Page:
We previously discussed the introduction of major changes to the UAE’s Commercial Companies Law (Federal Law No. 2 of 2015, the “CCL”). The most significant of those changes, allowing 100% foreign ownership of “onshore” companies in the UAE, has now been implemented with effect from 1 June 2021.
This is a historic milestone in the UAE as it marks a significant shift away from the previous default requirement of majority ownership of an onshore company by UAE national(s). While there are still a number of details to be confirmed regarding how the new regime will work in practice, we have summarised what we know so far.
What we know so far
The Department of Economic Development (“DED”) of each Emirate has discretion to specify which business activities will be open to 100% foreign ownership. So far Abu Dhabi DED and Dubai DED have each published an extensive ‘positive’ list of cross sector commercial and industrial activities that are eligible for 100% foreign ownership (over 1,100 in Abu Dhabi and over 1,000 in Dubai). Ajman DED has confirmed that it has approved over 1,000 activities for 100% foreign ownership and Sharjah DED has advised that it will implement its full foreign ownership policy in June 2021.
Across all Emirates, the new rules will not apply to any companies carrying on activities with a ‘strategic impact’ and such companies will continue to be subject to the current local ownership requirements. The Federal government is yet to confirm which activities will be deemed to have such ‘strategic impact’.
As at the date of this article, so far only Dubai DED has issued any guidelines clarifying the procedures for foreign ownership, which includes the following:
no additional fees, guarantees or capital will be required in order to obtain foreign ownership;
for existing businesses carrying out activities where full foreign ownership is now available, the status of those businesses will remain unchanged unless updated in accordance with the requirements of its existing Memorandum of Association;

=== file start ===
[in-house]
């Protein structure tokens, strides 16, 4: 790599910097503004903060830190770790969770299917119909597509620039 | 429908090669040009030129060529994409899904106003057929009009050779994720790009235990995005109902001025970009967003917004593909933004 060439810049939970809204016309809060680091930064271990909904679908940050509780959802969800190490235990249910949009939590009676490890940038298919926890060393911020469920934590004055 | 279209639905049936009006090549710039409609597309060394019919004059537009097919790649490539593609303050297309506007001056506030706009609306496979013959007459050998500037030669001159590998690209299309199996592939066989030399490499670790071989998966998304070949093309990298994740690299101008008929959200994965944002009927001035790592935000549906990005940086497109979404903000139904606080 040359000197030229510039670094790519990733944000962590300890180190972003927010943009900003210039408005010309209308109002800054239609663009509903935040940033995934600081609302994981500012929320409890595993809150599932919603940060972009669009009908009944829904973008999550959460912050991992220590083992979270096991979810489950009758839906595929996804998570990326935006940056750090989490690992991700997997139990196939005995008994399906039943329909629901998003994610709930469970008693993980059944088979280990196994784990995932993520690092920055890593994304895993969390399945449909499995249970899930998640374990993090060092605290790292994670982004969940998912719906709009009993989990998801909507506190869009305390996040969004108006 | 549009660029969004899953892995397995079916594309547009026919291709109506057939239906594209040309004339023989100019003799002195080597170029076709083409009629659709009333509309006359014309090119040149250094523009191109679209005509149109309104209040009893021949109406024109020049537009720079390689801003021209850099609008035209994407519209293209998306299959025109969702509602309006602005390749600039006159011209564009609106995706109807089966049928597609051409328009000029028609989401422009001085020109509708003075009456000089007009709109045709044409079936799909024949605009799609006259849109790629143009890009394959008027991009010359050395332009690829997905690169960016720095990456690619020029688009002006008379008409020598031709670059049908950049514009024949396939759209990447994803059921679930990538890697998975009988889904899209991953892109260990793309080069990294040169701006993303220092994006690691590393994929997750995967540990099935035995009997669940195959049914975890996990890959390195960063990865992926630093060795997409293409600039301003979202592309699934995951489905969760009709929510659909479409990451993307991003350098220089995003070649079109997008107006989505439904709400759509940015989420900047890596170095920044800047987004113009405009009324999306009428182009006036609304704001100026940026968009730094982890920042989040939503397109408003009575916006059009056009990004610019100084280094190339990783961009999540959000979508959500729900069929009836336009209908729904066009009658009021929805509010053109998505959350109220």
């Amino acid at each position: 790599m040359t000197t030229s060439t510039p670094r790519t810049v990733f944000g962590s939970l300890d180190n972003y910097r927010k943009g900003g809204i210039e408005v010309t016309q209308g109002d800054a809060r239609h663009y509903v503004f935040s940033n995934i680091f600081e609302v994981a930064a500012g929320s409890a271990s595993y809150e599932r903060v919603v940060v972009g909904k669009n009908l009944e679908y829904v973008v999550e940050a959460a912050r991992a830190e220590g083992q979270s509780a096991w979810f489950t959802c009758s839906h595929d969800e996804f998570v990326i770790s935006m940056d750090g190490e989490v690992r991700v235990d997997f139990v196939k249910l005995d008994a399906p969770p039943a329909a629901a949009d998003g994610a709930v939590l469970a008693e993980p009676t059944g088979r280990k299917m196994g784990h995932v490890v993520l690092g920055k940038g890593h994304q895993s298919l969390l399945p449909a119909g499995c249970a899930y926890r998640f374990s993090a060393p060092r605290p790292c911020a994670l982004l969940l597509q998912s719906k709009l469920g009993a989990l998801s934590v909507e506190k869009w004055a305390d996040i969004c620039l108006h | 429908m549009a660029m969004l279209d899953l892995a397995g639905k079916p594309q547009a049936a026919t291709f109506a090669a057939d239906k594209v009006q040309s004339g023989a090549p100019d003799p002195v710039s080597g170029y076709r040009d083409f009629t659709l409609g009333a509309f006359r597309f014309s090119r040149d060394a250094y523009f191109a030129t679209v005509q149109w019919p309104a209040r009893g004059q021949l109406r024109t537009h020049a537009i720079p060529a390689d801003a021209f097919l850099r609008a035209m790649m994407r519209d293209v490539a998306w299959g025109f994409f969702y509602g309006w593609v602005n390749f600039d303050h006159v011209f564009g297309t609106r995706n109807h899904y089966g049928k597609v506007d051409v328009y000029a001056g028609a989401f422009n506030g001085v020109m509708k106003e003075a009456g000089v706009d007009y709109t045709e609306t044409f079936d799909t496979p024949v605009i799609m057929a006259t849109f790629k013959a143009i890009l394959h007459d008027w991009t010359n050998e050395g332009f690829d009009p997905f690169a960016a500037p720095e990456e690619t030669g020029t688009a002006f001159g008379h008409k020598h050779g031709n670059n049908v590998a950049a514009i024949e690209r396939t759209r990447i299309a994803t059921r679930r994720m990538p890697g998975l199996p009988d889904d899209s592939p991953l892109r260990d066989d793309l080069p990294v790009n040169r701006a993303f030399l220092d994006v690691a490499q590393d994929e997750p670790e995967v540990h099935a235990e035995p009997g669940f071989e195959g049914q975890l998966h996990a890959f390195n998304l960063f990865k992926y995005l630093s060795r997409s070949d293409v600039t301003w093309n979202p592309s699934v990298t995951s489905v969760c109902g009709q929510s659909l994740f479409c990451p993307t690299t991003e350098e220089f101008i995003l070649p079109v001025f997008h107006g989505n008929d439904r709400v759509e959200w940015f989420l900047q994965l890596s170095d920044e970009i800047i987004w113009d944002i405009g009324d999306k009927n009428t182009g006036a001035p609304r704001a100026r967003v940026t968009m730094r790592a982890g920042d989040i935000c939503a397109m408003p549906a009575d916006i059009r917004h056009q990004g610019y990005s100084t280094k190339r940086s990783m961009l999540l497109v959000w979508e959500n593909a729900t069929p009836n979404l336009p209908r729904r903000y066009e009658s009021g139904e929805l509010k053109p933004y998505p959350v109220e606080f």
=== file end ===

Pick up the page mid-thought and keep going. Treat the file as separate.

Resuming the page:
professional activities will still require a local service agent;
branches of foreign companies will not need an Emirati agent;
an existing limited liability company cannot be converted into a sole proprietorship, but its licence can be transferred to a one-person company with limited liability;
100% foreign ownership does not apply to commercial agencies (which will continue to be regulated by thee Commercial Agencies Law); and
new businesses can be registered directly through the DED’s Business Regulation and Licensing department, or applications can be made through the online portal on the “Invest in Dubai” website.
We understand that as at 3 June 2021, Dubai DED had received 59 applications to take advantage of the new rules.
The nature and extent of any restrictions or conditions that may be imposed on the ability to obtain 100% foreign ownership (if any) in other Emirates are not yet known. However, a statement from Sharjah DED noted that its decision to allow such foreign ownership will include “no requirements such as specific capital or any additional fees for foreign investors”. Given the discretion granted to the DED in each Emirate, it is likely that different approaches may be taken in different Emirates.
Positive step forward
The foreign ownership restrictions in the UAE have widely been viewed as the most limiting factor in setting up a business in the mainland. The significant limitation of those restrictions is therefore a positive and exciting step forward and will be of interest to those with existing businesses onshore, as well as those thinking of starting a business, who can now own and operate onshore companies in the UAE with greater autonomy, control and certainty over their business than before.
The changes follow a number of recent business friendly reforms across the UAE which aim to boost its competitive edge, facilitate doing business and make it an even more attractive destination for global investors, entrepreneurs and talent.
Please get in touch if you would like to explore options for your business or discuss the contents of this article further.